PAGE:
Good luck.

  • If you hate the IDE see if you can program using a conventional text editor like Emacs or VIM and then run the results in a separate console window. If you are running Linux or Mac, I find that most open source IDE tools can copy and paste, but sometimes I have to resort to guerrilla tactics.

    I don’t mind the IDE. For some strange reason it is like there is a separate clipboard for the IDE, so one can cut and paste within the IDE, but try and copy from another page and paste to the IDE and whatever was copied or cut from the IDE last time pastes instead.


    Anyways everything was working smoothly until I tried to read the RS232 signal (2 wire only!) from my usual data logger, in order to incorporate that into the sketch data log. I have an RS232 to TTL level shifter, wired everything thing up, checked the Tx and Rx wires end to end, and nothing happens. There should be a 16 bits-long word but nothing comes out in either single bits or strings and with only two wires (Tx and ground), there is no way to poke the RS232 side into action. It is possible that the level shifter doesn’t like only one signal wire. So today’s diagnostics involves plugging in an RS232 to USB cable and seeing if the laptop can see it working...

  • checked the Tx and Rx wires end to end, and nothing happens. There should be a 16 bits-long word but nothing comes out in either single bits or strings and with only two wires (Tx and ground), there is no way to poke the RS232 side into action. It is possible that the level shifter doesn’t like only one signal wire. So today’s diagnostics involves plugging in an RS232 to USB cable and seeing if the laptop can see it working...

    The most common problem with RS232 is needing to switch Tx and Rx. Tx of the sender needs to go to Rx of the receiver. Some cables have Rx and Tx internally swapped, some do not. Murphy's law says you always have the wrong one.


    Other possible problems are the handshake signals. RTS must be asserted, sometimes requiring an extra jumper on the interface even if you are using only a 2-wire cable.

  • The most common problem with RS232 is needing to switch Tx and Rx. Tx of the sender needs to go to Rx of the receiver. Some cables have Rx and Tx internally swapped, some do not. Murphy's law says you always have the wrong one.


    Other possible problems are the handshake signals. RTS must be asserted, sometimes requiring an extra jumper on the interface even if you are using only a 2-wire cable.

    I have seen some examples where several of the DB9 pins are linked in the cable end, (6 to 1 and 4, etc.). Which I think fakes out the handshakes. I may try that. It seems like there is no buffer on the RS232 data logger end. It just spits out 16 characters every 2 seconds, and whatever reads them on the receiving end has to be ready for them. Serial2.available() doesn’t work at all. It is never available. Something shows up on the Arduino end, since the RS232 to TTL level shifter lights up the Tx out LED. I think maybe the data logger feeds out End Word characters nonstop until a New Word begins(?). I will see if the manufacturer of the data logger has some better documentation. The manual has the bare minimum of information.


    See page 15 if interested: http://www.reedinstruments.com…/manual/sd-947-manual.pdf

  • Looking at the Reed Instruments manual, it talks about "An USB RS232 lead." There is no such thing and the reference to RS232 might be wrong. It looks like it might really a USB connection with the two wires being the D+ and D- of USB 2 or USB 3.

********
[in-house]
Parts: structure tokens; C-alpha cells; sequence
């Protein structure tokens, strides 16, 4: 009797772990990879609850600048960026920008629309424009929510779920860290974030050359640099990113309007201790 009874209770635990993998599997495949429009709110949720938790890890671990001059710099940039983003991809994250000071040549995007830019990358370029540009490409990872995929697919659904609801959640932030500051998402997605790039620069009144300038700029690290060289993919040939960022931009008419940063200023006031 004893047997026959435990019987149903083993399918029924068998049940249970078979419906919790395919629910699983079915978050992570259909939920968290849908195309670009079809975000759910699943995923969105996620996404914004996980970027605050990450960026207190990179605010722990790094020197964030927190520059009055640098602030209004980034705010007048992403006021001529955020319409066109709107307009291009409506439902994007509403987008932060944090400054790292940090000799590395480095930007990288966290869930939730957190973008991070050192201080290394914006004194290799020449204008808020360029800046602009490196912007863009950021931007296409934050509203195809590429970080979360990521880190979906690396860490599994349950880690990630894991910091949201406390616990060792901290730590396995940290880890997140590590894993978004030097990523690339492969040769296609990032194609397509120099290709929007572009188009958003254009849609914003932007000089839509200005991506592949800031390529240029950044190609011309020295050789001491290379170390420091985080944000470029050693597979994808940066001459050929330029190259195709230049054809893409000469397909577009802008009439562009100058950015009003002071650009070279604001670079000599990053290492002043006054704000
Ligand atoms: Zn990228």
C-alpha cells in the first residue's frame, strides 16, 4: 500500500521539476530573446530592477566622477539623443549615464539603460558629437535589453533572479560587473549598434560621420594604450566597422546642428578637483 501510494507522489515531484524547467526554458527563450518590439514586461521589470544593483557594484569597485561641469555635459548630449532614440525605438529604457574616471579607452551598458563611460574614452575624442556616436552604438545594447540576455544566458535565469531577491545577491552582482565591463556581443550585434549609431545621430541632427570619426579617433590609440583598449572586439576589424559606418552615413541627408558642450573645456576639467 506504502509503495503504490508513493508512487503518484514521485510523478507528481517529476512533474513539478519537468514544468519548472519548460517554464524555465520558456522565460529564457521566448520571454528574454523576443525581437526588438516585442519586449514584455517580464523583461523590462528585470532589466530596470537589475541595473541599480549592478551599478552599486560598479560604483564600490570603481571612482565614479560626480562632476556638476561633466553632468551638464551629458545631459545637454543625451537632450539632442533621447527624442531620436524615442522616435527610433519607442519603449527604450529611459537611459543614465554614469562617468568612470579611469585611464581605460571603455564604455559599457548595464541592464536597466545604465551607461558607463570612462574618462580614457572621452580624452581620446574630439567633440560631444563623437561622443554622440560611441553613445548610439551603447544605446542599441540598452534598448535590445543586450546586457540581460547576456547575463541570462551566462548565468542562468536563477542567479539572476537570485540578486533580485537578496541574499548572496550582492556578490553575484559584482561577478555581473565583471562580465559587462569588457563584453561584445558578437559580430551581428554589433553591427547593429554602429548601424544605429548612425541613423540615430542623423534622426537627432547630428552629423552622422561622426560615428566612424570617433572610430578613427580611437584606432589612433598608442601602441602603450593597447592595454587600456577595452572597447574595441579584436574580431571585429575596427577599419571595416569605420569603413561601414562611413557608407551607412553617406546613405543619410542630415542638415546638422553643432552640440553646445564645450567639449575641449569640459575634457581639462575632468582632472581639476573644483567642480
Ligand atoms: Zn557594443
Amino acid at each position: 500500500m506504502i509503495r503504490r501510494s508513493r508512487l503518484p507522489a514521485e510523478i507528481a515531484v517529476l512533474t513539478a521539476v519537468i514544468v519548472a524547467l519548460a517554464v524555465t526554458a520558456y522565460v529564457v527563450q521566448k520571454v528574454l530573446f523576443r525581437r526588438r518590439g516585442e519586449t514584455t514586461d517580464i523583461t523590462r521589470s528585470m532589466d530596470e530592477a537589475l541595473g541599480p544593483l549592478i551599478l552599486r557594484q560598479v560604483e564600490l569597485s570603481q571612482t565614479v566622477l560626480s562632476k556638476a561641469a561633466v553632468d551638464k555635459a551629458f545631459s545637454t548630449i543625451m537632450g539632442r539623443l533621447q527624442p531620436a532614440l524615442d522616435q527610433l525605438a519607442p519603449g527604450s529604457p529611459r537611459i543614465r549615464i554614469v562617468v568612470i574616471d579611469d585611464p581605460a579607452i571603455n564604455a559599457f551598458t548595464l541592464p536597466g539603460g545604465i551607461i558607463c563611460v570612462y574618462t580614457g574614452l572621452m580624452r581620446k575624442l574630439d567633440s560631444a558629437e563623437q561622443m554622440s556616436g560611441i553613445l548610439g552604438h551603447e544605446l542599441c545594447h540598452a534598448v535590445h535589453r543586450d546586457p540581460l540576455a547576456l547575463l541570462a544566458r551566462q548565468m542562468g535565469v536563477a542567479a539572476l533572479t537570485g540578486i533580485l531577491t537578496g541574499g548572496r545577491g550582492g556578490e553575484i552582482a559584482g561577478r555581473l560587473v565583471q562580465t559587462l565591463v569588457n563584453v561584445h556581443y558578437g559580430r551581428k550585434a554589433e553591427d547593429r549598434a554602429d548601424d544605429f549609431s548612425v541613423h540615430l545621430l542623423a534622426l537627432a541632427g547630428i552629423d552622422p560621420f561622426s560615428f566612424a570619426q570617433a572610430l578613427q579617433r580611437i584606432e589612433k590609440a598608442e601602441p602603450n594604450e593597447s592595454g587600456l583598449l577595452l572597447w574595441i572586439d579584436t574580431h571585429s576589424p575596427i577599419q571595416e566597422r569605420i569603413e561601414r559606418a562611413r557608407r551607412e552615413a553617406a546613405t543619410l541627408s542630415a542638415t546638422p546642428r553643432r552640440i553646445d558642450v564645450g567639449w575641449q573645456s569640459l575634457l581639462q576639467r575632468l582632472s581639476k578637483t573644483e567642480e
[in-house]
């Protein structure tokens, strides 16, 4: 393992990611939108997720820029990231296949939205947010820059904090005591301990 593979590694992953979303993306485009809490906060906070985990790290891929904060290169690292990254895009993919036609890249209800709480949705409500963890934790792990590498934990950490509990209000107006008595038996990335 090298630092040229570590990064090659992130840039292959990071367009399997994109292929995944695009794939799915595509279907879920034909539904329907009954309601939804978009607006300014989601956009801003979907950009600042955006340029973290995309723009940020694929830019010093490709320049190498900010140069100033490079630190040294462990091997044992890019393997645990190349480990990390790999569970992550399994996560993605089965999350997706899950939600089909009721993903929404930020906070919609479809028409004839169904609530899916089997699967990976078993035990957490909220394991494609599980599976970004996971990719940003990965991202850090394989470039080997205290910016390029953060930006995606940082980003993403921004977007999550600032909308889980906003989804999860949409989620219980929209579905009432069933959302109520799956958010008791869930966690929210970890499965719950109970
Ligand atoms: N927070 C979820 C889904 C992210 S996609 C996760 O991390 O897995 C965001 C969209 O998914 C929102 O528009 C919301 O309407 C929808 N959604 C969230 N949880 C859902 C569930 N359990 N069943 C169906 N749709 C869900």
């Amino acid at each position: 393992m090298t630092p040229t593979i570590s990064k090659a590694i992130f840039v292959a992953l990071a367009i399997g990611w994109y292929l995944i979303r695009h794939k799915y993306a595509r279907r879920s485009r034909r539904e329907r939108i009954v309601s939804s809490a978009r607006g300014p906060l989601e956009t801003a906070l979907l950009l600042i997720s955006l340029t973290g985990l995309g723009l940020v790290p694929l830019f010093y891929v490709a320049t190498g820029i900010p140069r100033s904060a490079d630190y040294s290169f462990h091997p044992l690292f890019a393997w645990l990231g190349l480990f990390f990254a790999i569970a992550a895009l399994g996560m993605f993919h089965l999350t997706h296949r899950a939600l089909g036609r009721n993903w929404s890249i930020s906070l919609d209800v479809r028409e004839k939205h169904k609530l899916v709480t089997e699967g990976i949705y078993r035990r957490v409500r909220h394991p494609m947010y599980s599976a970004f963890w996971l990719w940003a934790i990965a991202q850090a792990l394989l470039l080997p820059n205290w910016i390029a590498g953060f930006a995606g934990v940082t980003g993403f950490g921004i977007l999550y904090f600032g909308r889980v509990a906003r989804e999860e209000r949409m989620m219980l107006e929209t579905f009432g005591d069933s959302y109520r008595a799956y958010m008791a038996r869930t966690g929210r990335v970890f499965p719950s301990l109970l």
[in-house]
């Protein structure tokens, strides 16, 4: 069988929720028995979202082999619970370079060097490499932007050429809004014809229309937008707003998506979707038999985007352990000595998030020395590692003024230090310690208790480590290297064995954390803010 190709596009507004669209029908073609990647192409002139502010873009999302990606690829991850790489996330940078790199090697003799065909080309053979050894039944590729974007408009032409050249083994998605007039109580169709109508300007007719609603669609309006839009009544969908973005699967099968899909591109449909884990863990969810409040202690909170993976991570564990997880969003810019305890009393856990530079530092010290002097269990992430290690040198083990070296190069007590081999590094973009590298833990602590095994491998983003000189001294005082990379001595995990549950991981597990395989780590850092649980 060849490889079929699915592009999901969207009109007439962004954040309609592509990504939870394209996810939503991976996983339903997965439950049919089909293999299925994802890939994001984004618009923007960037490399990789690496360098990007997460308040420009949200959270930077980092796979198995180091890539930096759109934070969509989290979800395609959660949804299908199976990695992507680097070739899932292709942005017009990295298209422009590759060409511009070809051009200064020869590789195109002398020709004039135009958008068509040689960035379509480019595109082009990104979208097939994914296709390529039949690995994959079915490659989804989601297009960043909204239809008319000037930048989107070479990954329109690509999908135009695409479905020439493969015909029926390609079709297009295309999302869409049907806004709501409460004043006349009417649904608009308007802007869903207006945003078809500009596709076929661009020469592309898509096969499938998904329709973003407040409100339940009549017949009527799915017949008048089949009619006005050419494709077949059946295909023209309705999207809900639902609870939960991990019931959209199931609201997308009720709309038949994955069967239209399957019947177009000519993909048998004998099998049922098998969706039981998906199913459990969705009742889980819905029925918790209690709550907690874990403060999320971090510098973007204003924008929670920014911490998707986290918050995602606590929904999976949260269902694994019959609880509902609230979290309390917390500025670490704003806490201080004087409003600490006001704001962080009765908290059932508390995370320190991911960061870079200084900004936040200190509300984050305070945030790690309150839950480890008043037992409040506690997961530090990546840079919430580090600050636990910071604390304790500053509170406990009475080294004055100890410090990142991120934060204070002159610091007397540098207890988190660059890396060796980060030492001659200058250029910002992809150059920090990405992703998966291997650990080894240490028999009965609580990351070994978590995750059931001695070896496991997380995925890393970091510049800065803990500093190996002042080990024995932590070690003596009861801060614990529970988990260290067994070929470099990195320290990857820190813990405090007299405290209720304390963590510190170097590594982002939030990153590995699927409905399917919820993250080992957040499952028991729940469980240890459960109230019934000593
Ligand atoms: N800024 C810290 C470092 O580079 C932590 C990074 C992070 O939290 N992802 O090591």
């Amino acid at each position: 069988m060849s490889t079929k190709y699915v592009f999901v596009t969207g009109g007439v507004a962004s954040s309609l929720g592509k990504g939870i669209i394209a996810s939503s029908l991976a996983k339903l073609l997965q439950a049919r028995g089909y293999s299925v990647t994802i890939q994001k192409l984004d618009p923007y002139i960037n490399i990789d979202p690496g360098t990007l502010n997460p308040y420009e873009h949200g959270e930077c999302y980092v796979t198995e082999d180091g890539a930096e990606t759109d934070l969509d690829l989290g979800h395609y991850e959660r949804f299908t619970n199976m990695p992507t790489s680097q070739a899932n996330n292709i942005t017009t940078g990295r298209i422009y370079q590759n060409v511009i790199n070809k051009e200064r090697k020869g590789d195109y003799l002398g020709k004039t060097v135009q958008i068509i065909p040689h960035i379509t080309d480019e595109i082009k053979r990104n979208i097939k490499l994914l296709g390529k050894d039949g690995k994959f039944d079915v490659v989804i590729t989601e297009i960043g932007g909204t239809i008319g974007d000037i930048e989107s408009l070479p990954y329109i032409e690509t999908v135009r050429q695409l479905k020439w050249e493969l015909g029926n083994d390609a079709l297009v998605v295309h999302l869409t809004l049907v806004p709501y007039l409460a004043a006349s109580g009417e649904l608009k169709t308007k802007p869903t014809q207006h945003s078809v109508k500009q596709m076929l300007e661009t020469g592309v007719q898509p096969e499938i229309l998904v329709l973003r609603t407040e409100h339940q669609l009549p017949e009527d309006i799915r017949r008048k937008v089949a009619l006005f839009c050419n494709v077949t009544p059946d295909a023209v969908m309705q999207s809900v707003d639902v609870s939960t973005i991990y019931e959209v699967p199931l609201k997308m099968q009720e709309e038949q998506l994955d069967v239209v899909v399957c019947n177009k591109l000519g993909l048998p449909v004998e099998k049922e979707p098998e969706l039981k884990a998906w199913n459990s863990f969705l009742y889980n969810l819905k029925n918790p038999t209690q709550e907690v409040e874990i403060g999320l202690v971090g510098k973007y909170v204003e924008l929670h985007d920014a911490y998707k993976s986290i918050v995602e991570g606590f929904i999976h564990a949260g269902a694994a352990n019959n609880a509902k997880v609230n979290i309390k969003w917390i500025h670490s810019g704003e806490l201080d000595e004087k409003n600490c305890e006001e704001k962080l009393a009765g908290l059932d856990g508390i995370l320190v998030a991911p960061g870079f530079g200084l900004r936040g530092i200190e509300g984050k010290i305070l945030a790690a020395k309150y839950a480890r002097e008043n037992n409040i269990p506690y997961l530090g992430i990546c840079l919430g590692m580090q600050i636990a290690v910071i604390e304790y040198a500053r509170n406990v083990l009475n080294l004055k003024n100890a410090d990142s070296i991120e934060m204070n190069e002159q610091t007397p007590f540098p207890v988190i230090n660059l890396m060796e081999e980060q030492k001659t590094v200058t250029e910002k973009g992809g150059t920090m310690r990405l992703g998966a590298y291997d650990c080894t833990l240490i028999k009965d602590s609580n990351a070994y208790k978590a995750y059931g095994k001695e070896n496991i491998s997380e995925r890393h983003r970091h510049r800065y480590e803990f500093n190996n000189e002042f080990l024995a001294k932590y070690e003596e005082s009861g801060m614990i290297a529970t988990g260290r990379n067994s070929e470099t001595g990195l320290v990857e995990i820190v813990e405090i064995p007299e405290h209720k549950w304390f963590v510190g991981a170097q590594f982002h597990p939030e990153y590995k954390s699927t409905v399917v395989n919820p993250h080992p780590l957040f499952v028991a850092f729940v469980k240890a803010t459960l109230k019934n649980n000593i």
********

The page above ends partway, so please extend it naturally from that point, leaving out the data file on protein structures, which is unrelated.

It looks like they sell an expensive cable to connect to USB. It is not clear if this has any electronics or is just a phono plug to D+ D- cable. You could make one by splicing old USB cable to an old phono plug cable.


    https://www.grainger.com/produ…AfyFdudo:20200127173156:s

  • Looking at the Reed Instruments manual, it talks about "An USB RS232 lead." There is no such thing and the reference to RS232 might be wrong. It looks like it might really a USB connection with the two wires being the D+ and D- of USB 2 or USB 3.


    It looks like they sell an expensive cable to connect to USB. It is not clear if this has any electronics or is just a phono plug to D+ D- cable. You could make one by splicing old USB cable to an old phono plug cable.


    https://www.grainger.com/produ…AfyFdudo:20200127173156:s


    The older versions were only RS232, and later a RSB to USB adapter became necessary with the disappearance of RS232 ports in new computers.

    Pure USB communication is totally different, as it uses differential voltage between the two signal lines. The RS232 cable has only two wires in it: Ground and Tx

    Plugging in the RS232 cable to a RS232 to USB adapter (simulated RS232 port), I can receive a data stream on my laptop, through a serial monitor.

    Data from the laptop serial monitor, through the USB adapter looks like this: (a new line appears every two or three seconds)

    Edit: There are available RS232 to USB adapter cables with electronics built in, but that leads to decoding RS232 to USB then USB into TTL, instead of RS232 direct to TTL at the Arduino, adding another signal processing event, which slows down the entire device.

  • I'd like to make a suggestion.


    When one of these Mizuno systems starts showing any excess heat, try and insert a radio frequency generator to "feed" the EVOs that are forming. According to the book Alan posted, these plasma balls act like resonance chambers and can absorb a broad range of frequencies. If my hypothesis is correct, they would grow more intensity and self organization and as a byproduct produce more LENR reactions.

  • When one of these Mizuno systems starts showing any excess heat, try and insert a radio frequency generator to "feed" the EVOs that are forming.


    Scotty beam me up!


    Director : To much noise for as simple idea that works macroscopically but not on the D-D fusion level.


    Please remember the must crucial thing about LENR fusion. You must remove energy not add it !!